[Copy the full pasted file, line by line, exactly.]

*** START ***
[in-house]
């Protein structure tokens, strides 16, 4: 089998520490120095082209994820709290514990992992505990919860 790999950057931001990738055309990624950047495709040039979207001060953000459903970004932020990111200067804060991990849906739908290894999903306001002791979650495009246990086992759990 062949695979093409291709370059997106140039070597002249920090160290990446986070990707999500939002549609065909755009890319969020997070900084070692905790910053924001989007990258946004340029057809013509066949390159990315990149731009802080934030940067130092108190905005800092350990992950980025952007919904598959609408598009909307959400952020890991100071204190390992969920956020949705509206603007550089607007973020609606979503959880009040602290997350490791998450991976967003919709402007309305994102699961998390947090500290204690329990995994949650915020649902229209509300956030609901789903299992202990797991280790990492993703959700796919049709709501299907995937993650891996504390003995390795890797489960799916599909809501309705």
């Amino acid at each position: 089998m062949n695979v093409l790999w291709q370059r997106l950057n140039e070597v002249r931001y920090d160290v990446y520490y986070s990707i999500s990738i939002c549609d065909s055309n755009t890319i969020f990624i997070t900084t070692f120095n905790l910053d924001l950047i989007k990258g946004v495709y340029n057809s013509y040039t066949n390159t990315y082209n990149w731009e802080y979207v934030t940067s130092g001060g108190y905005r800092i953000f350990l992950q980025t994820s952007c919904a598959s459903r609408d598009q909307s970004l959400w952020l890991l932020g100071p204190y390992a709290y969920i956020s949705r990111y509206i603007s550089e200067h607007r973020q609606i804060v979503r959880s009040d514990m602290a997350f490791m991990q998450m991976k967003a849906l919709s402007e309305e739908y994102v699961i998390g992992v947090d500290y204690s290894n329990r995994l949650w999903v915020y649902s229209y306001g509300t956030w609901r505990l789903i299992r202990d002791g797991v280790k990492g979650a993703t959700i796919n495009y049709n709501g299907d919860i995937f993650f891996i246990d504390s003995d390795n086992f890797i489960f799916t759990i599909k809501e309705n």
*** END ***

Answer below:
[in-house]
């Protein structure tokens, strides 16, 4: 089998520490120095082209994820709290514990992992505990919860 790999950057931001990738055309990624950047495709040039979207001060953000459903970004932020990111200067804060991990849906739908290894999903306001002791979650495009246990086992759990 062949695979093409291709370059997106140039070597002249920090160290990446986070990707999500939002549609065909755009890319969020997070900084070692905790910053924001989007990258946004340029057809013509066949390159990315990149731009802080934030940067130092108190905005800092350990992950980025952007919904598959609408598009909307959400952020890991100071204190390992969920956020949705509206603007550089607007973020609606979503959880009040602290997350490791998450991976967003919709402007309305994102699961998390947090500290204690329990995994949650915020649902229209509300956030609901789903299992202990797991280790990492993703959700796919049709709501299907995937993650891996504390003995390795890797489960799916599909809501309705």
């Amino acid at each position: 089998m062949n695979v093409l790999w291709q370059r997106l950057n140039e070597v002249r931001y920090d160290v990446y520490y986070s990707i999500s990738i939002c549609d065909s055309n755009t890319i969020f990624i997070t900084t070692f120095n905790l910053d924001l950047i989007k990258g946004v495709y340029n057809s013509y040039t066949n390159t990315y082209n990149w731009e802080y979207v934030t940067s130092g001060g108190y905005r800092i953000f350990l992950q980025t994820s952007c919904a598959s459903r609408d598009q909307s970004l959400w952020l890991l932020g100071p204190y390992a709290y969920i956020s949705r990111y509206i603007s550089e200067h607007r973020q609606i804060v979503r959880s009040d514990m602290a997350f490791m991990q998450m991976k967003a849906l919709s402007e309305e739908y994102v699961i998390g992992v947090d500290y204690s290894n329990r995994l949650w999903v915020y649902s229209y306001g509300t956030w609901r505990l789903i299992r202990d002791g797991v280790k990492g979650a993703t959700i796919n495009y049709n709501g299907d919860i995937f993650f891996i246990d504390s003995d390795n086992f890797i489960f799916t759990i599909k809501e309705n």